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Netanyahu’s shtadlanim press Obama with same tired arguments

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Ilene Cohen writes:

The last week has seen Ron Lauder and Elie Wiesel playing the role of the shtadlan. Historically, the shtadlan, a Jew of some influence, was the one called upon to intercede with the gentile authorities on behalf of the Jewish people in times of trouble. A beggar of sorts. It may have been the only way to save the Jewish community in the Middle Ages and into nineteenth-century eastern Europe, but there’s something unsavory and creepy about Benjamin Netanyahu turning to shtadlanim to intercede for the State of Israel in the twenty-first century. And with the feeblest–if the most popular–of the talking points, no less.

First we had Ron Lauder’s publication in the WSJ of his pompous letter to President Obama, presenting the talking points for continued Israeli hegemony over Palestine on the grounds that Israel had given and given and given, and, anyway, everything was the "fault" of the Palestinians. As Lauder the Shtadlan boasted, Netanyahu himself reviewed the letter before it went to the ruler (Obama).

Now we have Elie Wiesel’s absurd letter about Jerusalem, based on today’s most popular talking point, "God gave it to us"–so end of story. We know, too, that when Wiesel was in Israel for Passover, he was summoned by Netanyahu, who implored Mr. Holocaust to intercede with Obama on behalf of Israeli hegemony over Jerusalem and the rest of Palestine (that is what this is about, after all). Wiesel is reported to have had lunch with Obama last week, and he then published his letter in a number of US newspapers, including today in the New York Times. It’s a thorough embarrassment, based as it is on Jewish whining and lying (with the specter of the Holocaust that comes with Wiesel as a matter of course). Whether or not Wiesel actually believes this stuff, his depiction of how life in Jerusalem works for non-Jews is false.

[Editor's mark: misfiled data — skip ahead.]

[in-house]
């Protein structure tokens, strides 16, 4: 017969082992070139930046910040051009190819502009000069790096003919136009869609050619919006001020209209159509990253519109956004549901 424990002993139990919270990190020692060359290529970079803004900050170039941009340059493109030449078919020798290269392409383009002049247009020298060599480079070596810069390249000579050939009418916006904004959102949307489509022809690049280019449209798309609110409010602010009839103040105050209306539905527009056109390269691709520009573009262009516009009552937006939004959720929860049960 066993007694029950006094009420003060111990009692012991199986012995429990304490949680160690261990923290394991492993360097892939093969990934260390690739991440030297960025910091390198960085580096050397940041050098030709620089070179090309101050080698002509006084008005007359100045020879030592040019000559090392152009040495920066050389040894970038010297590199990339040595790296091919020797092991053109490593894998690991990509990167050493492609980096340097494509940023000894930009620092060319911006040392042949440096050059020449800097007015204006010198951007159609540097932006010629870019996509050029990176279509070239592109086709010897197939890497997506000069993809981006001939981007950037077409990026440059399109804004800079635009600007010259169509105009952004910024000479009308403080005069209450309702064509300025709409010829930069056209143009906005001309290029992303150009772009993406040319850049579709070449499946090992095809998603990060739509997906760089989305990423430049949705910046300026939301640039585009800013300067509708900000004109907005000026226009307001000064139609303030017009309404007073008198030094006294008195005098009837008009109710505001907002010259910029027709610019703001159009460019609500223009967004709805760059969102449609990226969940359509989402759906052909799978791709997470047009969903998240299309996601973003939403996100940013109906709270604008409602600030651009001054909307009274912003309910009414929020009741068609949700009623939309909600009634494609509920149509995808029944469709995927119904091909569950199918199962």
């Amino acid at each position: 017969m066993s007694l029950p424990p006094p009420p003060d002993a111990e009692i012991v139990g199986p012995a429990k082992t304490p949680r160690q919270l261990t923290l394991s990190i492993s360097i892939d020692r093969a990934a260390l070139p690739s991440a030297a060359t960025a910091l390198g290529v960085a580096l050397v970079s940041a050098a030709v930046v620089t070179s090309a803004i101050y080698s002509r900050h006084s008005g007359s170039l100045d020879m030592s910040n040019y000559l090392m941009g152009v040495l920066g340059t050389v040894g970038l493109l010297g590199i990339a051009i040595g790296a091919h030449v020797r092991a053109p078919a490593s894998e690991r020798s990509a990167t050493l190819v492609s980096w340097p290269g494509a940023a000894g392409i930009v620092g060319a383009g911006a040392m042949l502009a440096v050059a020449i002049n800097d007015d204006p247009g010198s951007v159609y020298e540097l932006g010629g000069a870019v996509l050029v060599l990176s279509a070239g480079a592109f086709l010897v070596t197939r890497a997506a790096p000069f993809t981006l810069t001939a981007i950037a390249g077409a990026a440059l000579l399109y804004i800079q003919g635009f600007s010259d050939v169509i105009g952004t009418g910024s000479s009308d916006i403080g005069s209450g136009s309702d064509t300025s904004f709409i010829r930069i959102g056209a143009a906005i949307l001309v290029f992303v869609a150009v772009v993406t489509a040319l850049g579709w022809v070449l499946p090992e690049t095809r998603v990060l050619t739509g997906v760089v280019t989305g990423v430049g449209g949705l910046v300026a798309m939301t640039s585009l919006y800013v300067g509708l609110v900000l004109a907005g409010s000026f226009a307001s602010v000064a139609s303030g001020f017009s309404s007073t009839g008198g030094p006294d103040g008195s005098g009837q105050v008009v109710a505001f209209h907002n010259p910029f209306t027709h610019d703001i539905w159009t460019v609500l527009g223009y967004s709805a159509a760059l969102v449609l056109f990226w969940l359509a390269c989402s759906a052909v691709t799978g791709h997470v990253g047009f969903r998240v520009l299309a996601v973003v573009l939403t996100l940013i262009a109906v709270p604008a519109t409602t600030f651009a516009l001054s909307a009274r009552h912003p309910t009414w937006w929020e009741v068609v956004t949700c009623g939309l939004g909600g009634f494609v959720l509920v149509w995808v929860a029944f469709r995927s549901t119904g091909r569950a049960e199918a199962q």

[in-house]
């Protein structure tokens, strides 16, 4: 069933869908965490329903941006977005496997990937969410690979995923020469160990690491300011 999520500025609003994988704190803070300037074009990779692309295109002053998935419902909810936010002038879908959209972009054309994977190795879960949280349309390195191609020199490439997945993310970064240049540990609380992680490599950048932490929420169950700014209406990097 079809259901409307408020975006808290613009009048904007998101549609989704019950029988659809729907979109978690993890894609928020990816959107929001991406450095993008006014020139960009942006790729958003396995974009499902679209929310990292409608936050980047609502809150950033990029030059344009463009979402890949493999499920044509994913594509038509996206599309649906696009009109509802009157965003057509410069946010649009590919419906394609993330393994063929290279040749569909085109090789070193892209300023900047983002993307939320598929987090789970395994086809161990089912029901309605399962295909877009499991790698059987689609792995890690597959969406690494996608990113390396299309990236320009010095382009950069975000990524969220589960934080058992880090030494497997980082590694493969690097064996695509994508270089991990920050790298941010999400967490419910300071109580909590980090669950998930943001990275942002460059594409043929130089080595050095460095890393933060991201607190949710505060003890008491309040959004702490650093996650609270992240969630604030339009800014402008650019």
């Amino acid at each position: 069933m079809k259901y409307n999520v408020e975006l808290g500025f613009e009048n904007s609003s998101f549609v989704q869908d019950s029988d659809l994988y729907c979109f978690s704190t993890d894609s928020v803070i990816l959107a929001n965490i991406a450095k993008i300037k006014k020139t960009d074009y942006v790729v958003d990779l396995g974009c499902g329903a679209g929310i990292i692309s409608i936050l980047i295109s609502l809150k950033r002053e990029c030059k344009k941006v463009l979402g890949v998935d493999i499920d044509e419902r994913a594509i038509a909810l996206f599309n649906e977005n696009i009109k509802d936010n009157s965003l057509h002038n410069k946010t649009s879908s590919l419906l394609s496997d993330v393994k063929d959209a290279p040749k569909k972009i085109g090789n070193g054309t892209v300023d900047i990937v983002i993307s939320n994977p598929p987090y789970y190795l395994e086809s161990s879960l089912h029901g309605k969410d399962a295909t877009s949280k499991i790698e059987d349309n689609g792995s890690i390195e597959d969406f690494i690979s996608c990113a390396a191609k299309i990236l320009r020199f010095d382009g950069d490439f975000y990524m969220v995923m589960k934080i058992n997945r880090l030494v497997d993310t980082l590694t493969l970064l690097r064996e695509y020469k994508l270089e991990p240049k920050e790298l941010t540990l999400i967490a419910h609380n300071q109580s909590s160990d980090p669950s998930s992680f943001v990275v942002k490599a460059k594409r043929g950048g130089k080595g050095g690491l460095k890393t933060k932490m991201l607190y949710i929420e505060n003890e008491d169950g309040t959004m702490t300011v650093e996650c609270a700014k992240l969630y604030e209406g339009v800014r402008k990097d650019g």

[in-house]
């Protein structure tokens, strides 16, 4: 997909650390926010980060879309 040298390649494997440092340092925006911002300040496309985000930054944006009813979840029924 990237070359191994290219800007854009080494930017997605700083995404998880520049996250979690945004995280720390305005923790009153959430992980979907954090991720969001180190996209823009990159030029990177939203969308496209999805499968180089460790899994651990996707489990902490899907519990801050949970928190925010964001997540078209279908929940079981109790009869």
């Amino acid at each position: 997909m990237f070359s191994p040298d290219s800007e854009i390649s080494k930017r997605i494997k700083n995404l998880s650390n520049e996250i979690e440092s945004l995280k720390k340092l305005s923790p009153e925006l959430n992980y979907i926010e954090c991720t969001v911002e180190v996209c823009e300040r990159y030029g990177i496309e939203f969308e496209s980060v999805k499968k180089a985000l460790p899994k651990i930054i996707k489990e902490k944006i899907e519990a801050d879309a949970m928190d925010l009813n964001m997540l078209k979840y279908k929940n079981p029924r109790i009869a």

For Wiesel, the number of times that "Jerusalem" appears in the Hebrew Bible appears to lock in Israel’s right to colonize East Jerusalem and to expel Palestinians from Sheikh Jarrah; he writes that "for me, the Jew that I am, Jerusalem is above politics" (boldface in original). How cleanly he dismisses the last 2500 years, let alone "politics."

To Wiesel and Netanyahu: this overwrought language does not constitute a legitimate geopolitical programmatic statement for resolving the Israel/Palestine conflict.

With the spaghetti defense, you just keep throwing strands of the stuff against the wall until something sticks. When the alternative for Netanyahu is the Fourth Geneva Convention and UN Security Council Resolution 242 (and the many subsequent resolutions and agreements, from Oslo to the "Road Map")–all of which Israel has flouted–you can see why they’ve incorporated the Bible into the defense.

But nobody except Israelis and neocons are buying that one, and Netanyahu will not save Israel by sending emissaries to implore or intimidate Obama with the talking points. It’s change the policy or bust.

About Adam Horowitz

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